Purchasing is like the purchase of any real estate except that the building must be zoned for commercial use. This purchase will require a downpayment, and a mortgage secured from a bank. In most ways, it is like the purchase of a residence except that banks use different criteria for determining eligibility. Banks generally like it if you are going to have your business in the building you are purchasing. They view owner occupancy as a less risky transaction.
Terms of rent, lease, or purchase
Firstly, in all these arrangements, clarity is the goal. I can remember some tense times over the confusion of identities that working in the same space can have. For example, are you going to share referrals or referral sources? Talk about it before making assumptions.
Secondly, deciding whether to rent, lease, or purchase psychotherapy office space is mostly about finding terms that work for your short to mid-range goals. So if it works for you, then it is a good deal.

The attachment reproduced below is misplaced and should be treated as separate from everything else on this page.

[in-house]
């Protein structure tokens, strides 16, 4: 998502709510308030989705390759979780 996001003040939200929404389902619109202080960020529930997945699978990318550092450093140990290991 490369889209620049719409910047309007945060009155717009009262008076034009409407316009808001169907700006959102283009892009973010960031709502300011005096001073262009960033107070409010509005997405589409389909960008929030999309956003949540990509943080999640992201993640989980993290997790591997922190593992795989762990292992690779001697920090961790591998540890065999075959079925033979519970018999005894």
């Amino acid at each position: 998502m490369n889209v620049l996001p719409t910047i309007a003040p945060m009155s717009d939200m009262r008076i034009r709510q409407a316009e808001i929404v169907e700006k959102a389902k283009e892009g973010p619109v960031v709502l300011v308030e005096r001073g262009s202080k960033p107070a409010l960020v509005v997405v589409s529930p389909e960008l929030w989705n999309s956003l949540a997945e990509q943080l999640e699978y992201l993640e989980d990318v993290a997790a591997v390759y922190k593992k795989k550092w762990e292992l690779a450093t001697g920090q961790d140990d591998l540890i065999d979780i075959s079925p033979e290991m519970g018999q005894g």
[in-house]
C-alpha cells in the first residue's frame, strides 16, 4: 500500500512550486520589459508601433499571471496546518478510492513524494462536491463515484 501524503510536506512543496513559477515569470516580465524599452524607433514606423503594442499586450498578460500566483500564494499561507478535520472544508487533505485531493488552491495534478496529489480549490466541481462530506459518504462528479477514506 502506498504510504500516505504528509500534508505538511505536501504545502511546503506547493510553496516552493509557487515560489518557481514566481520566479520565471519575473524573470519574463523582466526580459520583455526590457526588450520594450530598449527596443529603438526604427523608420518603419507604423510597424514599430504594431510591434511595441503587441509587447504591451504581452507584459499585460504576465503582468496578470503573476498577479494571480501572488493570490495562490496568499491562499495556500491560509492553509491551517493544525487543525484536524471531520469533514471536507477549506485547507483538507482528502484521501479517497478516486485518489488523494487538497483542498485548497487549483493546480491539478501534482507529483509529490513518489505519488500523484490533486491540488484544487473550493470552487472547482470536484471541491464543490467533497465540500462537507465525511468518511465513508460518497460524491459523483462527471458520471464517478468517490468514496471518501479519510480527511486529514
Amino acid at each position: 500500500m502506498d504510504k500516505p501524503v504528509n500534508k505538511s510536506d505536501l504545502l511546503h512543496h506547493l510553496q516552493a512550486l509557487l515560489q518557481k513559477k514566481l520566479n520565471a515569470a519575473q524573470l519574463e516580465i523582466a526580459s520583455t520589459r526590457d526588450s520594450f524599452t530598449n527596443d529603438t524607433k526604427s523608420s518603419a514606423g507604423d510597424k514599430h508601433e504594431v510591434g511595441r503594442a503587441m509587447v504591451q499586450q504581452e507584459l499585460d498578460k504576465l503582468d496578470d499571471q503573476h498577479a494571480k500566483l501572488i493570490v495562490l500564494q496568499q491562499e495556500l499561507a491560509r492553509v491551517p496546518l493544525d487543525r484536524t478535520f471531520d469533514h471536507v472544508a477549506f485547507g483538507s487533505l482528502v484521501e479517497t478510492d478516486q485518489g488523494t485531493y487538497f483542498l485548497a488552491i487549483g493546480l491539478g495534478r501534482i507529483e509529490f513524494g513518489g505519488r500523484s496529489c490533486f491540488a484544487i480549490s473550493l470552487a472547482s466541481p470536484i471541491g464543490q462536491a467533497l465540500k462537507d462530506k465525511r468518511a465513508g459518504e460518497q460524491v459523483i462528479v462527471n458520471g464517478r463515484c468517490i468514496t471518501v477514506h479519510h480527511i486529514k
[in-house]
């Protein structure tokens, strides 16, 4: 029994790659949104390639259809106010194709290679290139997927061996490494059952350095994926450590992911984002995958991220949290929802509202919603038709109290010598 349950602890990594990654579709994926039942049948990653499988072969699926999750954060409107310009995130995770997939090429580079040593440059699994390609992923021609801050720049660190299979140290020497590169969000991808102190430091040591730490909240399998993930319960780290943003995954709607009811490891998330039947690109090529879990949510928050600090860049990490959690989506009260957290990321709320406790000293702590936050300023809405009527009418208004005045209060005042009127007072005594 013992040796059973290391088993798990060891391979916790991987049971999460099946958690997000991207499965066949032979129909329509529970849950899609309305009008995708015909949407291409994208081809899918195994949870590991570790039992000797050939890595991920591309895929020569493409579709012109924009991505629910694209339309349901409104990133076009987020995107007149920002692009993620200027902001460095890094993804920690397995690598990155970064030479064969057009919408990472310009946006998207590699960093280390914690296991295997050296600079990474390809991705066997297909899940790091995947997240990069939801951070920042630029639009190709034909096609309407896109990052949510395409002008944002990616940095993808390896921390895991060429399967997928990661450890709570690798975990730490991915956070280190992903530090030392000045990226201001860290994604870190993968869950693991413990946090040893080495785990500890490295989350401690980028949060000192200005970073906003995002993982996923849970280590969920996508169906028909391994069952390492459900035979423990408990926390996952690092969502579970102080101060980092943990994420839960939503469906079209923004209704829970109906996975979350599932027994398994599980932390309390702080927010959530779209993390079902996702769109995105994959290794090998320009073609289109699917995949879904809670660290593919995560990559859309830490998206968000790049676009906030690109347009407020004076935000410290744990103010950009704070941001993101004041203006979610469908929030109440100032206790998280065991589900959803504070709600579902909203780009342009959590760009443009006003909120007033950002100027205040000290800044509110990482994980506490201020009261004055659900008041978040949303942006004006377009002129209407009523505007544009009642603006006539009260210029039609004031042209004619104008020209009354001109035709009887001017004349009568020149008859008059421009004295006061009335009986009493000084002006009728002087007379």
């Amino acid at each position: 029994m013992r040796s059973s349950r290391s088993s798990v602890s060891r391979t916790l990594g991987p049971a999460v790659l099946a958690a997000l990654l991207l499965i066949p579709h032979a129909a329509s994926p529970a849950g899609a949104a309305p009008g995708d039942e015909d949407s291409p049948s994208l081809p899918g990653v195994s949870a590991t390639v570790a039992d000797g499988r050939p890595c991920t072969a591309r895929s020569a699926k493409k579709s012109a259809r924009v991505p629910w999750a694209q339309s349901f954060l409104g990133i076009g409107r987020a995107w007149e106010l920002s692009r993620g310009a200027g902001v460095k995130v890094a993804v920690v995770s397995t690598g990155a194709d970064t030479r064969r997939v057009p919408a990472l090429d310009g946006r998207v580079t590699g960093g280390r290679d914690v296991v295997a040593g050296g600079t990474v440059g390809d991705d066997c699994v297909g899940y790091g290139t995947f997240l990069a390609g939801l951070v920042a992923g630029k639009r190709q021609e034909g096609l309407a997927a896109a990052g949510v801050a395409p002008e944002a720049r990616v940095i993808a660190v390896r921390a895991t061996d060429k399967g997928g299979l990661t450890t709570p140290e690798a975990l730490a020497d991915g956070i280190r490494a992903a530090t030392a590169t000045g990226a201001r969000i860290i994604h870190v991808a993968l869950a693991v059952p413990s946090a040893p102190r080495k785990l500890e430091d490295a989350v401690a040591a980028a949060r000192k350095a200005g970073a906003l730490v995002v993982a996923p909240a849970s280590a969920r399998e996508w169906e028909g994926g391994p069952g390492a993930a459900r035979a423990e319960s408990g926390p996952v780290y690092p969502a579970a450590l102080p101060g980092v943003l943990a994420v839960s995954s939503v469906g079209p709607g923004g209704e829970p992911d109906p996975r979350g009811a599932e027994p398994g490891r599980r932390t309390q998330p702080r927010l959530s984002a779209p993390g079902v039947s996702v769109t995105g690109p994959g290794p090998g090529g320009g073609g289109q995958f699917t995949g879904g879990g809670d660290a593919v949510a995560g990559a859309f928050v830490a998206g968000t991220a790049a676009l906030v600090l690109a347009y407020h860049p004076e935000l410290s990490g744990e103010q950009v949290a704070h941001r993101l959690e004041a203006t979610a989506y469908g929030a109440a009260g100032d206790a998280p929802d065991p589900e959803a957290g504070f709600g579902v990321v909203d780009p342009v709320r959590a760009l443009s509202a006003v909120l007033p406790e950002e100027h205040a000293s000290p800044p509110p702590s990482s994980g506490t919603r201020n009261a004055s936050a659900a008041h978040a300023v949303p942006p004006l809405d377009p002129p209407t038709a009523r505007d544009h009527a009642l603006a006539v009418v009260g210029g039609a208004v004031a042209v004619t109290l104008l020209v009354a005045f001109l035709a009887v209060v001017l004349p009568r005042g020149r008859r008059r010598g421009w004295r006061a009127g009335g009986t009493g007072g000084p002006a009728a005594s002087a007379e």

Thirdly, the length of time you plan on staying in that office space will determine many of the terms of your agreement. As I said, landlords like a two to five-year commitment. But if that is not what you can sign up for, then work on another arrangement. It may cost you a bit more but give you the flexibility you need.
Moving into a new space is not cheap. First, there are the moving expenses. Then we may have build-out costs. These can add up to tens of thousands of dollars. And then we may have the costs of new furnishings and equipment. And of course, if you are purchasing, that includes the downpayment and closing costs.